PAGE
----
Nine years ago, on an exploratory trip to Singapore, I was walking with a manager of a luxury mall on Orchard Road. It was morning but there was already a large queue of half-asleep people in the age group of 20 to 40 outside a European luxury brand store. It was to launch a new bag that day, slightly smaller than earlier versions but with bigger, shinier locks. These customers were not necessarily well-heeled, but many were gasping to splurge on a new bag with a huge emotional upgrade. I trudged off, ruing the challenges for a premium brand in India, dreaming of the day when mass consumers start trading up.

Barring the small consumer class that enjoys champagne lunches at five-star hotels, brands are not perceived as extensions of personality in India. Our big splurges at weddings are more a hard-nosed negotiation of every-day commodities—from jewellery to flowers.

Unlike in Russia or China, the story in India is largely driven by the urban mass consumer whose trading-up decisions are driven more by attributes rather than aspiration. Durables, health, communication and financial services lead the trading-up rankings; beauty and lifestyle follow. As a CEO, it gives me a horizon from today to when I can expect to see this moving closer to my business.

These trends are prone to rapid change. At Ritu Kumar, we have witnessed more change in tastes and perceptions over the past five years than in the 20 before that. The customer has traditionally followed the dictum of measuring the worth of the product/garment. In the past, the price of a product dictated depended significantly on tangible features—embroidery, print, fabric, etc. Today, weight is ascribed to intangible benefits such as styling or trends. For instance, on our website, customers seem to be searching more for gowns than lehngas over the past 18 months. Off-shoulder tops fashioned from European trend magazines generate more interest than block-printed kurtis.

This is heralded by a new generation of young buyers who evaluate worth on a different set of parameters. We are most likely witnessing the beginnings of consumerism being driven by emotional benefits and status. Interestingly, the customer attracted to age-old handloom today is driven by wanting to enhance one’s personality rather than conforming to an identity.

India is beginning to see the emergence of home-grown brands. The Indian fashion industry and other interesting indigenous brands like Raw Mango, Forest Essentials, Goodearth—some of which have grown over the past decade and more—fill the role of niche brands. However, these are not representative of a large-scale trading-up behaviour. Almost all premium and luxury brands are still small scale. Only a handful have managed a significant year-on-year expansion.

India currently reveals both trading-up and trading-down consumer behaviour. The latter is amplified by supply-side factors including the e-commerce marketplace and discounting.

The new-generation customer spends more, as a whole, but expects a larger basket of goods, thus reducing per item spend. Online sales of discounted apparel tend to outsell full-price goods by 4-5 times and returns usually hover around the 40-50% range. The scale of this acquisitive behaviour far outweighs the green shoots of trading up. This has led to a plethora of brands, which look similar and make identical products. International brands that enter the country also fall into similar price-conscious segments like fast and youthful fashion.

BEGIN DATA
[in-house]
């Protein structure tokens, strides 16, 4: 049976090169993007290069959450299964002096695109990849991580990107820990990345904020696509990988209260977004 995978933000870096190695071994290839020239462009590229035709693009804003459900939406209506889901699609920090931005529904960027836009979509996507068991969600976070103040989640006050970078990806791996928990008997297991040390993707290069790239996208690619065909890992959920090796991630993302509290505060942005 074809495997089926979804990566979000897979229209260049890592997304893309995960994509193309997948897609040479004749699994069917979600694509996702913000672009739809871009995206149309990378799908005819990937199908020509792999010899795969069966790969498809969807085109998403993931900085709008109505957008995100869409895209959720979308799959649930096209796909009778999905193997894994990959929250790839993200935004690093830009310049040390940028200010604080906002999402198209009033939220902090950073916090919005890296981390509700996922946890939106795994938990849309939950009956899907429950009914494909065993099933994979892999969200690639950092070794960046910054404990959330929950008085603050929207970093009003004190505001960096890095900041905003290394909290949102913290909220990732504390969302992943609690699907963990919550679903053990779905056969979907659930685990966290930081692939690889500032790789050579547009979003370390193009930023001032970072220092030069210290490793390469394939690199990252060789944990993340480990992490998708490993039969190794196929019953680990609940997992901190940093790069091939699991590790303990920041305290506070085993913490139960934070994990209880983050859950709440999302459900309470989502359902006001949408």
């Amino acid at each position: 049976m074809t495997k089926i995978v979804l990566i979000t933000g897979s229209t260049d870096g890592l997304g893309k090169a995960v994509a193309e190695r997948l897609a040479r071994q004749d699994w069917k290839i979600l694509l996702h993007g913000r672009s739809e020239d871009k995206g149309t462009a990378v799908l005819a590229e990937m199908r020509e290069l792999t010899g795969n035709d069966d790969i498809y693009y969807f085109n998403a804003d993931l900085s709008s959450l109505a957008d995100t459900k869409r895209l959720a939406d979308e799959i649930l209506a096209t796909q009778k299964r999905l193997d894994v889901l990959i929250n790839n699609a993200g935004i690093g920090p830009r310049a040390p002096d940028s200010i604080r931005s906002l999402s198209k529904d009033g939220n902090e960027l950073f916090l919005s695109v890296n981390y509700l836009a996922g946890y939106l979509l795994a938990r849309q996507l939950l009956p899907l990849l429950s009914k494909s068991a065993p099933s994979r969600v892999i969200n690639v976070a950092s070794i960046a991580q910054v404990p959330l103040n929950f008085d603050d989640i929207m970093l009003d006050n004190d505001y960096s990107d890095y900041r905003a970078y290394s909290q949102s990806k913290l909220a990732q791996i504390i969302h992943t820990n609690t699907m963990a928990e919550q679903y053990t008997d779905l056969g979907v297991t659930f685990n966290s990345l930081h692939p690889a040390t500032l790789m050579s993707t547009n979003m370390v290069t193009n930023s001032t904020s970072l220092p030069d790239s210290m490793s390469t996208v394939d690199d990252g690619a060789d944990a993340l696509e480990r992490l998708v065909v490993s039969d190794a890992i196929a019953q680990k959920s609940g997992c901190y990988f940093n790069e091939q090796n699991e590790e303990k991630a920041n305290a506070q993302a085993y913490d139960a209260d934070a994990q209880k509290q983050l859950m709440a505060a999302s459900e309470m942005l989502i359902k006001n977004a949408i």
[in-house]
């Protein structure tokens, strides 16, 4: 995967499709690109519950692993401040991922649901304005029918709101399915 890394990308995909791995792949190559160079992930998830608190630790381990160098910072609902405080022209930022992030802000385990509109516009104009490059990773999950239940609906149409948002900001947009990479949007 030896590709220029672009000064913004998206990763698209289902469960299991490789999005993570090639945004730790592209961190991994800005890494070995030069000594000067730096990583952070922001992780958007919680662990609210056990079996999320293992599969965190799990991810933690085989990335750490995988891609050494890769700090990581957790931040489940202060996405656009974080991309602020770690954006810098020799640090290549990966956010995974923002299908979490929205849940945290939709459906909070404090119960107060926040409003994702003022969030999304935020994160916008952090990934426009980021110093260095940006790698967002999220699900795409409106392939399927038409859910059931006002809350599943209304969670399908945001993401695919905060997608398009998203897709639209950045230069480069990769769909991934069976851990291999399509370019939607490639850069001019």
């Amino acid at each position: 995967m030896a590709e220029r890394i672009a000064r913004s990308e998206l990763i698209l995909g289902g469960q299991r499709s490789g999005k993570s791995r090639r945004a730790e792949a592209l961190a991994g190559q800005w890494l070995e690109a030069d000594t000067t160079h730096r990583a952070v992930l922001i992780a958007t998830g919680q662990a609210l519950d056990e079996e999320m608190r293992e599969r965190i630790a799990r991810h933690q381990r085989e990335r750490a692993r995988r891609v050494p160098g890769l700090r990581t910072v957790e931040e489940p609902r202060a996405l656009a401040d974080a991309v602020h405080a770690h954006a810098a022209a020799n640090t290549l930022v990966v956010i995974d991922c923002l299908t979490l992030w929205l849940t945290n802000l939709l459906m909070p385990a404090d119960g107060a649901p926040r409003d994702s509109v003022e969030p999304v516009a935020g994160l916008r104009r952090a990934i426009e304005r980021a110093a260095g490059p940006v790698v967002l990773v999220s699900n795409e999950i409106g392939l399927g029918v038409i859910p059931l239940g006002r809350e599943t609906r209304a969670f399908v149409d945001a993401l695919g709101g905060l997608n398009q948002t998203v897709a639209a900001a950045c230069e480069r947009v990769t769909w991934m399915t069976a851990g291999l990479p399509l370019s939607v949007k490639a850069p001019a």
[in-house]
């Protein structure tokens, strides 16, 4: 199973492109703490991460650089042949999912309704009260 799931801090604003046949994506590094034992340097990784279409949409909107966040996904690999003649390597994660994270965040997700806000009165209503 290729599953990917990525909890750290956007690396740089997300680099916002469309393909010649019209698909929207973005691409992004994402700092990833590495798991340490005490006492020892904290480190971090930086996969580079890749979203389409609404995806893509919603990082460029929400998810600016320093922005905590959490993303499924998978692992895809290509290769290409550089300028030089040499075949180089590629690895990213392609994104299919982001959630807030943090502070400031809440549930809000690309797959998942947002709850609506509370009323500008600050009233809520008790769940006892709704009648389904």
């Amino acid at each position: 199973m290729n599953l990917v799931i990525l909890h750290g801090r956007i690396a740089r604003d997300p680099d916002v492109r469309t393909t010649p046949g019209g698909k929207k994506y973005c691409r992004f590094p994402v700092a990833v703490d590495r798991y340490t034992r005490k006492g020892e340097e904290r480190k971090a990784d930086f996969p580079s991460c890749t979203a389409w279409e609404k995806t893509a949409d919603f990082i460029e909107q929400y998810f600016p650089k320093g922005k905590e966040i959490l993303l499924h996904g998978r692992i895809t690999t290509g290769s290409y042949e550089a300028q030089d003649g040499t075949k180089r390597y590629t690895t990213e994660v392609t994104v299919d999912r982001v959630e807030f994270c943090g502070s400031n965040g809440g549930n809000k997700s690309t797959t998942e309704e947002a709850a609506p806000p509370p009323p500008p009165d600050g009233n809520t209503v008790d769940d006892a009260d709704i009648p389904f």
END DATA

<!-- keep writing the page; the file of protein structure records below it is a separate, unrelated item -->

Trading up in India is at the early stages, but it has started establishing itself in categories that fall under the “need to take care of oneself"—listed as one of the powerful drivers in a study done some years back by Boston Consulting Group (BCG). The desire to have personal style, the need to connect with others and “questing desire" followed. Cosmetics and wellness fall under the first criteria. A discussion with Samrath Bedi, CEO of Forest Essentials, suggests that this industry has started seeing the winds of trading up unlike apparel. Bedi observes that cost is no longer the over-riding factor in choice. Customers are moving from curative to preventive, and a distinct trading-up for quality and emotional brand promise—especially in cosmetics—is underway.

The next five years are likely to be interesting. If we were to plot consumerism on the BCG scale, India would be currently somewhere between ‘taking care of oneself’ and ‘having a personal style’. Two forces will shape the market on the consumer side; the Indian consumer is becoming more discerning and international. Social and lifestyle media is creating a significant impact on taste; Bollywood is no longer the only influencer. Although this is largely an urban phenomenon, the speed of its influence is marked. Brands need to sharpen their offerings and pick a strategy. On the supply side, there are likely to be many more brands entering the country and many will start developing product lines to suit the market. Home-grown brands have starting advantages, but in order to survive, they will need to be able to scale.

Trading up is an important development if we must have meaningful product innovation and move up the value scale. It allows superior skills to fetch a premium, creating incentives to make better quality.

We are at the cusp of trading-up behaviour; the question is only about the time and shape it will take.

Amrish Kumar is CEO of Ritu Kumar.

Fine Print publishes viewpoints on luxury and design from different writers.